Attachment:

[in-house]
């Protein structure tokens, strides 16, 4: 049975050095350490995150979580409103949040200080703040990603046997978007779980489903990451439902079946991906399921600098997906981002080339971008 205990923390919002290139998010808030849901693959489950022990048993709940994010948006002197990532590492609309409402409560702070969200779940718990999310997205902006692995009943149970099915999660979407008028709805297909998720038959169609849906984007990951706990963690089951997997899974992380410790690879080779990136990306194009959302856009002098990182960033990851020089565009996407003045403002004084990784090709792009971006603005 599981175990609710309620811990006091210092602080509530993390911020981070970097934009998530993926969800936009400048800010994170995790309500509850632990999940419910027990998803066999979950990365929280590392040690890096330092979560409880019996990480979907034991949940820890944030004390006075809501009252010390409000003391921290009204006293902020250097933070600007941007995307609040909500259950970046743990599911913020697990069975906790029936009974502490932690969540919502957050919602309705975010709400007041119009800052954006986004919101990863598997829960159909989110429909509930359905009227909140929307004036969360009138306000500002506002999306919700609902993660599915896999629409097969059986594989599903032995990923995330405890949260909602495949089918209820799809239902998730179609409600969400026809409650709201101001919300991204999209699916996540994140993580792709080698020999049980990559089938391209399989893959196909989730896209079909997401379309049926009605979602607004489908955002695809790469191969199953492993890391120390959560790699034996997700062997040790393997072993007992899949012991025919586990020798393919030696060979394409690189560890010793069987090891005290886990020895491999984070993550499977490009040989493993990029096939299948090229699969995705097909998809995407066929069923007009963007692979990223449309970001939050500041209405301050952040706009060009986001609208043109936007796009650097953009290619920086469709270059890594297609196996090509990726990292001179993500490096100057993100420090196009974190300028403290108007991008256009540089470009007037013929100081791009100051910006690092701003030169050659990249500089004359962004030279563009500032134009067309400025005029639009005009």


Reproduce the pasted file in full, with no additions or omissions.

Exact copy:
[in-house]
């Protein structure tokens, strides 16, 4: 049975050095350490995150979580409103949040200080703040990603046997978007779980489903990451439902079946991906399921600098997906981002080339971008 205990923390919002290139998010808030849901693959489950022990048993709940994010948006002197990532590492609309409402409560702070969200779940718990999310997205902006692995009943149970099915999660979407008028709805297909998720038959169609849906984007990951706990963690089951997997899974992380410790690879080779990136990306194009959302856009002098990182960033990851020089565009996407003045403002004084990784090709792009971006603005 599981175990609710309620811990006091210092602080509530993390911020981070970097934009998530993926969800936009400048800010994170995790309500509850632990999940419910027990998803066999979950990365929280590392040690890096330092979560409880019996990480979907034991949940820890944030004390006075809501009252010390409000003391921290009204006293902020250097933070600007941007995307609040909500259950970046743990599911913020697990069975906790029936009974502490932690969540919502957050919602309705975010709400007041119009800052954006986004919101990863598997829960159909989110429909509930359905009227909140929307004036969360009138306000500002506002999306919700609902993660599915896999629409097969059986594989599903032995990923995330405890949260909602495949089918209820799809239902998730179609409600969400026809409650709201101001919300991204999209699916996540994140993580792709080698020999049980990559089938391209399989893959196909989730896209079909997401379309049926009605979602607004489908955002695809790469191969199953492993890391120390959560790699034996997700062997040790393997072993007992899949012991025919586990020798393919030696060979394409690189560890010793069987090891005290886990020895491999984070993550499977490009040989493993990029096939299948090229699969995705097909998809995407066929069923007009963007692979990223449309970001939050500041209405301050952040706009060009986001609208043109936007796009650097953009290619920086469709270059890594297609196996090509990726990292001179993500490096100057993100420090196009974190300028403290108007991008256009540089470009007037013929100081791009100051910006690092701003030169050659990249500089004359962004030279563009500032134009067309400025005029639009005009």